"Globalism basically came to an end in about 2000, and we had five to ten years in a vacuum, before we were hit by a moving truck. The financial crisis … was not a crisis in and of itself, it came out of the earlier crisis, the failure of globalism."
'............. Saul mostly blames the people who filled the void [for the GFC], the people who called themselves neo-classical or neo-liberal economists and who he calls neo-conservatives. After the crisis of the 1970s, their views — advocacy of free trade, open markets, privatisation and deregulation, smaller government and a bigger role for the private sector —quickly came to dominate political thought. He calls that idea of a deregulated international marketplace, in which goods and finance travel far more easily across borders than do people, "globalism".
So complete was the hegemony of its advocates, says Saul, that ultimately "everyone, whether they are Labor or Liberal or social democrat or whatever … adopted their language."'
CESAR HIDALGO is an assistant professor at the MIT Media Lab, and faculty associate at Harvard University’s Center for International Development. Before joining MIT, Hidalgo was an adjunct lecturer in public policy at Harvard’s John F. Kennedy School of Government, and a research fellow at Harvard's Center for International Development.
Hidalgo's work focuses on improving the understanding of systems by using and developing concepts of complexity, evolution, and network science
No matter how the try to define the issue away, the government's diversion of resources from foreign aid will make the very poorest pay.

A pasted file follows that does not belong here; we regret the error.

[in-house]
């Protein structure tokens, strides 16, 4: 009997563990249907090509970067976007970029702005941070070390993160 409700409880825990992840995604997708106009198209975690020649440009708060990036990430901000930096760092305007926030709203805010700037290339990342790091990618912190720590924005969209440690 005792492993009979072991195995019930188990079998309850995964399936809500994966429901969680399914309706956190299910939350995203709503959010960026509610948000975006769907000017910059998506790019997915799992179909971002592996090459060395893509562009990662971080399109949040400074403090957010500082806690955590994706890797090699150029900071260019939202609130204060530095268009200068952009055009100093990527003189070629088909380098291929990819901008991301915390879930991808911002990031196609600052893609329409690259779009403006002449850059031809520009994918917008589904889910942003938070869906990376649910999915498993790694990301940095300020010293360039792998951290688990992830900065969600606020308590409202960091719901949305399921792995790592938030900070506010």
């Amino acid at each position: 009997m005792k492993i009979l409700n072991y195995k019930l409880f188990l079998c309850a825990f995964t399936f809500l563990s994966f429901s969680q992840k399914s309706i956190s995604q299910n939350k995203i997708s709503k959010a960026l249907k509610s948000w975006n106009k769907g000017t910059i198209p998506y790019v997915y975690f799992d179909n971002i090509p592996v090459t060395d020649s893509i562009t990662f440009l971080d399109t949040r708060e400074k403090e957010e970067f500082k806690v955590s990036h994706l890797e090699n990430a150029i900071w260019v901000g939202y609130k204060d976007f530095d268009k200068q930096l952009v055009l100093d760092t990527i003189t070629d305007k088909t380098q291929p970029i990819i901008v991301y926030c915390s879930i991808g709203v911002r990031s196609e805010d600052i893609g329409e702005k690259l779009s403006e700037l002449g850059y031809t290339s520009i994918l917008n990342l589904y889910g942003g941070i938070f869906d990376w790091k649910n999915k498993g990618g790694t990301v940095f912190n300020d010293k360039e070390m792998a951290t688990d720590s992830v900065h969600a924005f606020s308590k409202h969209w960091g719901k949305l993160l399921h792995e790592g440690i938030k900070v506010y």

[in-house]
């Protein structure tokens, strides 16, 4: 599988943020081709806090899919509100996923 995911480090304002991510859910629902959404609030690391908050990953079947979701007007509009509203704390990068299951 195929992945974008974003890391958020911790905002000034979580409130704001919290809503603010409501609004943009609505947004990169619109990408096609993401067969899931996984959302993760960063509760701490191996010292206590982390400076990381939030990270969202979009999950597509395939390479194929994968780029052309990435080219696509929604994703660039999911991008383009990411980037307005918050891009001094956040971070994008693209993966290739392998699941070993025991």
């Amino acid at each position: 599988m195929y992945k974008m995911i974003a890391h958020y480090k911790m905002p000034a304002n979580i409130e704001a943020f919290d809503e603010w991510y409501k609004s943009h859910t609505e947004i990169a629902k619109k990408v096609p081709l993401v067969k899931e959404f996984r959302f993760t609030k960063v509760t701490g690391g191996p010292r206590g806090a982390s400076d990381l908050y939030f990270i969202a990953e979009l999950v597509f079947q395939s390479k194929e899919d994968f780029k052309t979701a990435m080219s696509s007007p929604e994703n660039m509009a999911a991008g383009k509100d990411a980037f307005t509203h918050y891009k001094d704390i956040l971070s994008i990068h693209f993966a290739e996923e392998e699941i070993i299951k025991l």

Janet Devlin's insight:
shameful abuse of valuable resources anyway you look at it
It’s an old cliché for businesses to talk about people being “our greatest assets”. Many a Human Resources department will wax lyrical on this point, to win the best recruits and, in turn, the highest profit margins.
'Intriguing documentary that turns traditional anthropology on its head. Five tribesmen from a remote South Pacific island travel 10,000 miles to observe the natives of a strange and exotic land – Britain and USA.
What natives say: “People from England and USA come here and see about us. But what if we go to them and live in their tribes and learn their customs?”'
Prime Minister Julia Gillard launches the Government's Asian Century white paper and pledges to increase the focus on students learning a priority language from the region.
'The policy document sets out 25 objectives for Australia to take advantage of the Asian boom by 2025 which are divided into five key areas: the economy, education and skills, commerce, regional security and culture.
The Prime Minister described it as a road map for national success as Asia's unstoppable rise continues.'
Sending asylum seekers to Nauru and Manus Island is an expensive undertaking that will achieve nothing but a transient political advantage for the Government.
'The rest of the world was not impressed by Australia's attempts to palm off boat people who had arrived here seeking protection. Given our size and wealth, the number of refugees we get is manageable. People assessed as refugees on Nauru or Manus will have to be resettled somewhere: they can't be sent back to the country they are fleeing.
Perhaps we will end up doing what we did last time: bringing them to Australia.
I would welcome that outcome, but in the meantime we will have spent fantastic sums of money to achieve absolutely nothing except a transient political advantage for the Government.
If this exercise runs for three years, it will cost Australia billions of dollars.'
'The human and economic costs of mental illness in Australia can no longer be ignored...............'
'The Australian Institute of Health and Welfare reports that 26.5% of adolescents (one in four young people in this age group) will experience a mental health problem. In spite of this, rates of helpseeking among young Australians, and particularly among young men, remain low. Tragically, suicide continues to be the leading cause of death for young men in Australia, accounting for 22% of all deaths; with male youth suicide rates in rural areas double those of metropolitan areas.'